Researching Writing Lives: Charles L. Hansford (B. 1902)

When first introduced to the module, Writing Lives, I was intrigued by the memoir I had chosen, however I was not aware of how much I would actually connect with my author. The only information I had about my writer, Charles Lewis Hansford, was his name, the title of his autobiography: “Memoir of a Bricklayer” and a short description which simply told of his profession. But from the first page, I automatically found myself captivated by Hansford as he introduced himself to his readership by fondly reminiscing on his childhood, describing the small village of Brockenhurst, Hampshire in which he grew up.

Prior to starting the module, I did have experience of blogging to a minimum, through creating a blog for a module I had completed in my second year at Liverpool John Moores Univeristy, and through also constructing my own personal platform: both via WordPress. When inputting my blog posts into the Writing Lives blog, I was able to navigate the website well in terms of using categories, tags to promote my post, and posting my content. But despite this, I do feel my knowledge of blogging did increase during the module. For example, I gained an understanding of the style of writing I was required to use when writing a blog post, in order to engage with my audience. By using smaller paragraphs, images and detailed yet structured sentences, I was able to put across my writing not just from an academic and analystic point of view but also in an informative way. Furthermore, the module taught me the importance of finding a niche in my writing by drawing on specific points for each blog post as opposed to aimlessly writing and trying to fit all my ideas in in one. This allowed my writing to be easily digested by my audience, no matter what their background knowledge of the working-classes during the Twentieth century was.

Through the use of blogging, I was required to share my blog posts as well as the Writing Lives blog via the social networking websites, Facebook and Twitter, and this taught me the importance of promoting my work and how to broaden the audience for my writing. I also shared the tweets and posts of other students on the module in order to support and promote their work, and show to our readership that the research project was a collaborative effort with the aim of increasing visitors on the Writing Lives blog.

In addition to developing my knowledge of blogging, I also learnt a lot about the historical events and the period that the author lived during. This, for example, included the changes that were beginning to take place during the beginning of the Twentieth century in health and safety laws, education and rights for both men and women. The author of my memoir also described his experiences of both World War One and World War Two, maintaining optimism and reflecting on his understanding of what he had endured.  But what I found most fascinating in particular when reading “Memoir of a Bricklayer”, was the way in which Charles described not just his experiences from a working-class view, but how working-class literature and events in history affected him so strongly, consequently influencing his beliefs. In his autobipography, he touches upon books such as The Ragged-Trousered Philanthropists by Robert Tressell which I read as part of my research, as well as describing in depth the changes in work laws and the impact that witnessing the funeral procession of Shapurji Saklatvala had on his visions of the working-classes in Britain. As the autobiography progressed, Hansford analyses how his identity grew and changed, and therefore what started out for me as just a narrative about a construction worker became a text that allowed me to gain a vision of life for the working classes, and the importance of being a part of that class.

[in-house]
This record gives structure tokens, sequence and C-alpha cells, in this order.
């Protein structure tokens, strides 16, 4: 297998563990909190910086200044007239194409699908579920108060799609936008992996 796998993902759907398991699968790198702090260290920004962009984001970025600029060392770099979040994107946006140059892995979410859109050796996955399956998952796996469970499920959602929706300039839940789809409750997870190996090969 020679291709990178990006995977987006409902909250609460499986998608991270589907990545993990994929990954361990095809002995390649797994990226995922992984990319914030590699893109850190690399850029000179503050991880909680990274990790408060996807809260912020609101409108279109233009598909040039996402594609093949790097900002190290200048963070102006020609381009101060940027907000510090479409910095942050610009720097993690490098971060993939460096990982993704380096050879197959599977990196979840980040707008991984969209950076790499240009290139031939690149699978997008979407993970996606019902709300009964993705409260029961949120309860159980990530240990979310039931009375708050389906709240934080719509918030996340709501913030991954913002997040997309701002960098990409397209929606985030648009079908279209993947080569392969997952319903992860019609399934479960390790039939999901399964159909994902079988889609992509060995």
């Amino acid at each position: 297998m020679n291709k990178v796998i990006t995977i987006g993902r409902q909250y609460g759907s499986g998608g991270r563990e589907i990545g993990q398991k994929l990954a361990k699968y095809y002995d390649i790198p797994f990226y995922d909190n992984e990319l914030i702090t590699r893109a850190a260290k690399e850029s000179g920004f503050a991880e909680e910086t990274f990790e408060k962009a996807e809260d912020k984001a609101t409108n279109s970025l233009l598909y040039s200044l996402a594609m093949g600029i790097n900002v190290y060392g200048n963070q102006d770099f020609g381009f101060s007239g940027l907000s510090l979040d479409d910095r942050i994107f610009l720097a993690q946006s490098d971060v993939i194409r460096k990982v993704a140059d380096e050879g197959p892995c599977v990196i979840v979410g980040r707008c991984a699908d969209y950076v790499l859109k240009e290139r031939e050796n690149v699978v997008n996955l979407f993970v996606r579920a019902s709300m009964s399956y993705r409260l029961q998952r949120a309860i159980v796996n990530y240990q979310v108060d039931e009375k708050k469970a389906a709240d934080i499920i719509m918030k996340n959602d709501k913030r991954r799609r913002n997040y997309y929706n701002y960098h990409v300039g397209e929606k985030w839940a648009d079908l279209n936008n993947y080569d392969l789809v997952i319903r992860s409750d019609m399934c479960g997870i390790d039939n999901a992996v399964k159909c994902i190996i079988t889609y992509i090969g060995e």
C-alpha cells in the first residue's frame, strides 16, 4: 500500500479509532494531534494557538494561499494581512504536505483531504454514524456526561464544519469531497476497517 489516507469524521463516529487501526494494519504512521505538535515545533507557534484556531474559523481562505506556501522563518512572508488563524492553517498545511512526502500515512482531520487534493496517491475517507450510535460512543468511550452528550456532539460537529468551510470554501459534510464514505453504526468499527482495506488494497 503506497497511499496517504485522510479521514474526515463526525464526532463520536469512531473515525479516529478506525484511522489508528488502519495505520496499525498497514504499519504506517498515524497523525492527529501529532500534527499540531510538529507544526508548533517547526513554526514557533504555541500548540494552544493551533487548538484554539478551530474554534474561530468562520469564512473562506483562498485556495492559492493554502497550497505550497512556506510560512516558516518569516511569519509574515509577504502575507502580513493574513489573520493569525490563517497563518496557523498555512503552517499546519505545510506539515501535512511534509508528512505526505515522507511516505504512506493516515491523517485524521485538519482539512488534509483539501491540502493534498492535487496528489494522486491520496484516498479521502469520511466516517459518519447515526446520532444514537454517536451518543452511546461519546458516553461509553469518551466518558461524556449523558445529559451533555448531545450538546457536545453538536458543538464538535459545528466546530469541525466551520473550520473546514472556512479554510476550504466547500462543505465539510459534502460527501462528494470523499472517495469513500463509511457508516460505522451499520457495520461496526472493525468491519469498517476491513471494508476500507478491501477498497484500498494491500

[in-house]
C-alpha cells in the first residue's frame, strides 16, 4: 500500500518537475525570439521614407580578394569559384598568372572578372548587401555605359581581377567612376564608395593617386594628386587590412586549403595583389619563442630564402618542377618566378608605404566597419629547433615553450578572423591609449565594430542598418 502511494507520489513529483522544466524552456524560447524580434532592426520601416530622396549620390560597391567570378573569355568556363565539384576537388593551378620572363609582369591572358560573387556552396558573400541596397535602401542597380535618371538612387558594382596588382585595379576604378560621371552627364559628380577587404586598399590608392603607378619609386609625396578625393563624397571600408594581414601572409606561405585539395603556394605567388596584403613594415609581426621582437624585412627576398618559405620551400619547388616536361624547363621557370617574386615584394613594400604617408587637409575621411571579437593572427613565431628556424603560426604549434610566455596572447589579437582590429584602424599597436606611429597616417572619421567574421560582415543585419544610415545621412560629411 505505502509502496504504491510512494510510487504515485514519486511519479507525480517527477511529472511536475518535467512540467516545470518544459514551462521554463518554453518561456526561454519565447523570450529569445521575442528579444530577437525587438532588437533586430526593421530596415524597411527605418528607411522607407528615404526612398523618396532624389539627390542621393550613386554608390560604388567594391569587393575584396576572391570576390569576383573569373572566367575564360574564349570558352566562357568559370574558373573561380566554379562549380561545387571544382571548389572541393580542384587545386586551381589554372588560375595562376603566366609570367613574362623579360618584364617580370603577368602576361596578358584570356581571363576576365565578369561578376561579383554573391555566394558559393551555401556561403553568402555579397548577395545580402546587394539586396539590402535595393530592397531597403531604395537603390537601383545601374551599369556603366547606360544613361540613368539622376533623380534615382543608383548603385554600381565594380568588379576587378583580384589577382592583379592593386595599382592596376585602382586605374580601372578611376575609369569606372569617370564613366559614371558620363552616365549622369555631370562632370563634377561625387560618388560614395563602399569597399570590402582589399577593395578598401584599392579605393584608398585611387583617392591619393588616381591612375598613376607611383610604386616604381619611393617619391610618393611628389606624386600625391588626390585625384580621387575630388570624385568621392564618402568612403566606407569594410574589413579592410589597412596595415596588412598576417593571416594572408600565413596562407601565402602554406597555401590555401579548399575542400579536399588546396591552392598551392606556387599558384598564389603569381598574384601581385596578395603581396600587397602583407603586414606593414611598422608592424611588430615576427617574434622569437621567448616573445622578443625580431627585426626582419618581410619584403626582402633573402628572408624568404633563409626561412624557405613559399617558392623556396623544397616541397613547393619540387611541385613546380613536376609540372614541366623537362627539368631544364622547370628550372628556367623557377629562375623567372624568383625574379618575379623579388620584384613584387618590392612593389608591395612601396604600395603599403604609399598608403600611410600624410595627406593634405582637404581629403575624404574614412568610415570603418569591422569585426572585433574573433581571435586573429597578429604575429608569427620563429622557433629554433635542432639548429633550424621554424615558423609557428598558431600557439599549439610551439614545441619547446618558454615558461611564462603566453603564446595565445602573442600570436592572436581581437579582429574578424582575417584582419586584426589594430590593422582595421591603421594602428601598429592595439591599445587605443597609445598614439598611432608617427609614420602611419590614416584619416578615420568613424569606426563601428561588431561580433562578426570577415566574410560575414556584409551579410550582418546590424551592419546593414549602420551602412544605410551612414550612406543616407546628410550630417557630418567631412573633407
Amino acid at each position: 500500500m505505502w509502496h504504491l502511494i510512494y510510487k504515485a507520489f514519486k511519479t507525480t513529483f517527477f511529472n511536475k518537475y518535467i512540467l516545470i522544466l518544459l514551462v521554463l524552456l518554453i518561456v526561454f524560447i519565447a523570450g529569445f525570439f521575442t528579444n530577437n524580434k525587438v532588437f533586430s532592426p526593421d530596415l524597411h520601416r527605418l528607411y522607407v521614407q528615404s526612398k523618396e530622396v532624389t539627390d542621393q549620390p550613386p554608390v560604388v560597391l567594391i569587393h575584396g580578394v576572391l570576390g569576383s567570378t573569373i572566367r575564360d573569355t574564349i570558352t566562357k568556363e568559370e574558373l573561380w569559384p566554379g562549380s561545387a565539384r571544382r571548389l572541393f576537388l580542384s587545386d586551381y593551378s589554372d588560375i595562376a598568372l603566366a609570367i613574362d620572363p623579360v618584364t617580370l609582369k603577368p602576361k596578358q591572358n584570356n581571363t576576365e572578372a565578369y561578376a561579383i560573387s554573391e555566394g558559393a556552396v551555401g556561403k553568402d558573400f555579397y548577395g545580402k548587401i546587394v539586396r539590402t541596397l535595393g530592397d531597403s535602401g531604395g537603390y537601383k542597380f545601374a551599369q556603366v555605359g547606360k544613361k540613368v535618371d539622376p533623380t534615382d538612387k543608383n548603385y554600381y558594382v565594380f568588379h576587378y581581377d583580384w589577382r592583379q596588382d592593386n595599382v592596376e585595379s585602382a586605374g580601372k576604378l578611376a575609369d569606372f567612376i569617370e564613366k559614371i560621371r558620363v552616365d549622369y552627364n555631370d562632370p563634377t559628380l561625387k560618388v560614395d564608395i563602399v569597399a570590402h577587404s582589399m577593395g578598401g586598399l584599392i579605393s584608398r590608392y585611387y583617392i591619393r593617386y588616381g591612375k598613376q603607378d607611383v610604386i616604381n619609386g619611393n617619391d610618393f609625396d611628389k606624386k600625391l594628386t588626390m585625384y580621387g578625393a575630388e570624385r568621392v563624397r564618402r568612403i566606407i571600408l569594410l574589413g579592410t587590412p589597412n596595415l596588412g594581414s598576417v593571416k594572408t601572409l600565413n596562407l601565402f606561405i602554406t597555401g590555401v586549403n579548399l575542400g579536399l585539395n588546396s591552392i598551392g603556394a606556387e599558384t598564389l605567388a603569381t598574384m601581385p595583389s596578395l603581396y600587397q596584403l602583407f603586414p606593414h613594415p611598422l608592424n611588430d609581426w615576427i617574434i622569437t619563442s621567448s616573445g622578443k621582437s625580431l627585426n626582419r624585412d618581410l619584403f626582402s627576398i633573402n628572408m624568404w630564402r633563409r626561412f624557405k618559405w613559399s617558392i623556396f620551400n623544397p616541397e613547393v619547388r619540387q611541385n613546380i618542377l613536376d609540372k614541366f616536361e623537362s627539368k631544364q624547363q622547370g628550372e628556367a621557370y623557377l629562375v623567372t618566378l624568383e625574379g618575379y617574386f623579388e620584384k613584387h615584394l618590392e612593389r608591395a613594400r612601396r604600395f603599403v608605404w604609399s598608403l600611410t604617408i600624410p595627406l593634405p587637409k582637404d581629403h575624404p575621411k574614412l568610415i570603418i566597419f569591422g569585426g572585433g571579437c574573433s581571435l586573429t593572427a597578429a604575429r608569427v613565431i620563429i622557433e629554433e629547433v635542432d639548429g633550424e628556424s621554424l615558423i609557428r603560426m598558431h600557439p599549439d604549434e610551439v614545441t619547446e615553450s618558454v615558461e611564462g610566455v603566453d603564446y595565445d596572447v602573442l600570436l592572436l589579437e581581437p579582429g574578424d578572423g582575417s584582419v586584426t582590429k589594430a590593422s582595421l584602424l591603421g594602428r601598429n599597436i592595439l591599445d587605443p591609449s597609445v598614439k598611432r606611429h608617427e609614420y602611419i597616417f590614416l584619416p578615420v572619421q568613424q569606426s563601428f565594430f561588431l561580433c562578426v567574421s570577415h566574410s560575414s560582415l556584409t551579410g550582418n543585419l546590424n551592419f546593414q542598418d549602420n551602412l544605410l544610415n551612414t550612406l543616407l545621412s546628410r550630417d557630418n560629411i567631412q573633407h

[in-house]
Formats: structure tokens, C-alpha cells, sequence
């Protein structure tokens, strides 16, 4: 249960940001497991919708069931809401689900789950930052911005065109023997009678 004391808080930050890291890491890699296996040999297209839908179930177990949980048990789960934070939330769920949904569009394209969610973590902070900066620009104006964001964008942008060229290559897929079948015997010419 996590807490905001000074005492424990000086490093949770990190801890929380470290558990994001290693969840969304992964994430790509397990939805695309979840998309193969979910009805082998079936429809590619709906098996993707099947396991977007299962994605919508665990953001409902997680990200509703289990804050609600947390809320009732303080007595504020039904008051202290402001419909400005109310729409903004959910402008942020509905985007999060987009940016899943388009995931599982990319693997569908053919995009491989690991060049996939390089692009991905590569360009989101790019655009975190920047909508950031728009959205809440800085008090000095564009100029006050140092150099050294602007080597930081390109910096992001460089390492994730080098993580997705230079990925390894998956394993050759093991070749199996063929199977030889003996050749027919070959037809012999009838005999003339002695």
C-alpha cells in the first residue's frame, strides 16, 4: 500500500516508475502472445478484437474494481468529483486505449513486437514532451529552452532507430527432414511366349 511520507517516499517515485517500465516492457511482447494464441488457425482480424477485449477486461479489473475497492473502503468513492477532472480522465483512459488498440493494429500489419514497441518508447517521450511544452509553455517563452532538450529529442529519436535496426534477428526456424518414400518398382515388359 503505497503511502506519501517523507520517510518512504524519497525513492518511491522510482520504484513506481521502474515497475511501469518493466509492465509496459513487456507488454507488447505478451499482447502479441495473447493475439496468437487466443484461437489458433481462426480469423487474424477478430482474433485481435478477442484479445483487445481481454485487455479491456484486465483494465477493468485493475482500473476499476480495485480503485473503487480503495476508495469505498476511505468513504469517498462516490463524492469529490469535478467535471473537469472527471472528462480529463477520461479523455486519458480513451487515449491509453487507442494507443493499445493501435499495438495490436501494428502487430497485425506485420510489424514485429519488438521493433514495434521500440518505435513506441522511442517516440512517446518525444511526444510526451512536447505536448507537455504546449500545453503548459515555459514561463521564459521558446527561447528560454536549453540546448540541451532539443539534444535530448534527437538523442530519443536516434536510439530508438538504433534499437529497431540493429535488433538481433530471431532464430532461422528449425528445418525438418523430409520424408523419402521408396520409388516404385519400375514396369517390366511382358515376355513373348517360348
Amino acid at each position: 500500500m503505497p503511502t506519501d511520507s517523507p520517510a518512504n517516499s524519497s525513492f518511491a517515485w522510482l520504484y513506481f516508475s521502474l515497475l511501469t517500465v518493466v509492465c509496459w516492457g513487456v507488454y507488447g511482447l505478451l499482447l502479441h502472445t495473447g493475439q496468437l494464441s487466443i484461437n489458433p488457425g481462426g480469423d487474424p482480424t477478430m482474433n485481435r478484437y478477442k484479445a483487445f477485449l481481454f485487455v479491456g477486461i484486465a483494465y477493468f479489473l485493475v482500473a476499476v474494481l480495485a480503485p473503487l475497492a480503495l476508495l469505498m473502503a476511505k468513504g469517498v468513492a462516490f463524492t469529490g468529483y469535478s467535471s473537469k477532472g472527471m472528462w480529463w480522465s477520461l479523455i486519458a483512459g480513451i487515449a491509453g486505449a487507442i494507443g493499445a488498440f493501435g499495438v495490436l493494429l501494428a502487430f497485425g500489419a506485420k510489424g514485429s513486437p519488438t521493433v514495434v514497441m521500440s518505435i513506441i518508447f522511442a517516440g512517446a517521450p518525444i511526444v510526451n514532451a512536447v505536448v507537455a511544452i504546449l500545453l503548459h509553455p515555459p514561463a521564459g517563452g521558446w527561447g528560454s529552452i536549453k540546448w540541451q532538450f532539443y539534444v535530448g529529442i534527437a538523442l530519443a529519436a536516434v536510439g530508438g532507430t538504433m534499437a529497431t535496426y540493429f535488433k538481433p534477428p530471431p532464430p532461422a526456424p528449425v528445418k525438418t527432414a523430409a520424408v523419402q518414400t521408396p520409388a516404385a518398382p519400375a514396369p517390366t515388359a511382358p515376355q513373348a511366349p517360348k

Finally, the research I carried out during my time ranged from both confirming information mentioned in Hasnford’s memoir to gaining new understandings of the events described in the text. This research included a visit to the Imperial War Museum North in Salford, Manchester, which I found a very moving and rewarding experience, allowing me to try and imagine what Charles would have experienced both as a child during the First World War, and an adult protecting his family during the Second World War. I also participated in further reading relating to my memoir, collecting information from journals, books and websites which allowed me to broaden my understanding of Charles background and the context of the time he lived during.

I have found this module rewarding in the sense that not only have I expanded my blogging skills but I have also heightened my knowledge of the important events of the twentieth century and how they affected the people that lived through them. But most importantly, I have realized the importance of the working-classes and learnt that their accounts are important because their voices needed to be heard in order for change to happen and improve the lives of people. Today we have health and safety laws, work regulations and equality in classes, with many opportunities available no matter what your background or income may be, and there are many chances to better yourself. I speculate that one of the main reasons for this is because the voices of the working-classes were eventually heard and listened to, thus producing positive results.

I feel very privileged to have been a part of the Writing Lives module, and proud to have been able to identify the memoir of Charles Lewis Hansford, who I discovered, was much, much more than just a bricklayer.

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